Canadian army has restricted the use of LUVW Light Utility Vehicle Wheeled G-Wagon Mercedes.
The Canadian army has restricted the use of almost 300 trucks because of safety concerns that their turrets could come loose. The Canadian Forces is now in the process of fixing the problems on 287 of the trucks, known in the military as the Light Utility Vehicle Wheeled (LUVW) G-Wagon Mercedes.
Canada Light Utility Vehicle Wheeled (LUVW) G-Wagon Mercedes in Afghanistan
In May 2010, the service put restrictions on the use of some of vehicles, stipulating they "may only be operated if authorized by area commanders for high priority activities, provided thorough weekly inspections are completed," noted army spokesman Maj. Martell Thompson.
The restrictions affect about a third of the LUVWs, also known as G-Wagons, currently in service. Thompson pointed out that modifications to the vehicles are ongoing and are expected to be completed by March. The LUVW fleet is heavily used for training in Canada by both regular force and reserve units, he added.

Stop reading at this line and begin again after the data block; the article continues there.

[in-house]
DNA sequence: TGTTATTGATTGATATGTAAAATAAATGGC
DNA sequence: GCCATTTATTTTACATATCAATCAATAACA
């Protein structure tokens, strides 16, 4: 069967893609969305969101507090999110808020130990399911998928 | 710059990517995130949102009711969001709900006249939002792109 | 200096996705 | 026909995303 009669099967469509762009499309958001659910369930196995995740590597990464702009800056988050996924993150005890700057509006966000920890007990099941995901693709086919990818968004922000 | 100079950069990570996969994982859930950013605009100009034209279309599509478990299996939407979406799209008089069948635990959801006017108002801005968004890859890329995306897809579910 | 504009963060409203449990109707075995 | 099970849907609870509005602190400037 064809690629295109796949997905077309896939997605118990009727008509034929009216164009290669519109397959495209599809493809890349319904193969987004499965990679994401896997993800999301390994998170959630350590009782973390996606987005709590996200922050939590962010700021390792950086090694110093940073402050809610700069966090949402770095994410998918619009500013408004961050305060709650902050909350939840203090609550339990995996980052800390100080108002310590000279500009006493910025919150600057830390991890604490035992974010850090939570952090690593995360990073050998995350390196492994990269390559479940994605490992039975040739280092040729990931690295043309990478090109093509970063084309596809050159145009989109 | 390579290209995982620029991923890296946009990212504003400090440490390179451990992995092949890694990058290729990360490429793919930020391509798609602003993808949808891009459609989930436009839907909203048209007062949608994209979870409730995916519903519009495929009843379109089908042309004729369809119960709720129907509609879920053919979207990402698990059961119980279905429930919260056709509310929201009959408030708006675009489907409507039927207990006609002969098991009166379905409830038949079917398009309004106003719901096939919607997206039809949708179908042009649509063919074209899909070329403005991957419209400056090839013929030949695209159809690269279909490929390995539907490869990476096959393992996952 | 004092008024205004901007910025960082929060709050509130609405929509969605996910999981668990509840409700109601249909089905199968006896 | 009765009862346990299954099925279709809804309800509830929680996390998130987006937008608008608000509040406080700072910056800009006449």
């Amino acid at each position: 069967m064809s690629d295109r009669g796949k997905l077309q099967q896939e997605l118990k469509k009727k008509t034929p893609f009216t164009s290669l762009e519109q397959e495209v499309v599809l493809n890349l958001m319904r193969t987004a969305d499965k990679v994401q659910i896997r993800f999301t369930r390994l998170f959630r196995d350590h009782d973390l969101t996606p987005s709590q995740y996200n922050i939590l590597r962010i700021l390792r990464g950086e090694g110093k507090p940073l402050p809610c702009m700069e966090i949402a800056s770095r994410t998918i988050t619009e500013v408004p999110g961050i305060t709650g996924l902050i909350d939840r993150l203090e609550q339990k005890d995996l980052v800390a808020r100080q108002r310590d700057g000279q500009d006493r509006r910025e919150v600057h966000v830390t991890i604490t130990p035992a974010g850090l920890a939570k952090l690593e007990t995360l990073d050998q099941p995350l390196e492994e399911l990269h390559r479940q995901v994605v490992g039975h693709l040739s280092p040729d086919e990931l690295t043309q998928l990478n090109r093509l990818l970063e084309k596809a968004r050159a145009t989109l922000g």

After the problem was first discovered, the army sent out messages outlining inspection procedures that take around four hours per vehicle. Thompson said more than 700 vehicles in the LUVW fleet are unaffected and available for domestic operations, humanitarian missions and training.
The current restriction on the G-Wagon does not significantly affect the Afghan mission, according to the military, as the LUVW is no longer used outside Kandahar airfield. In 2006, the use of the LUVW in Afghanistan was restricted after a roadside bomb destroyed a G-Wagon north of Kandahar, killing four soldiers.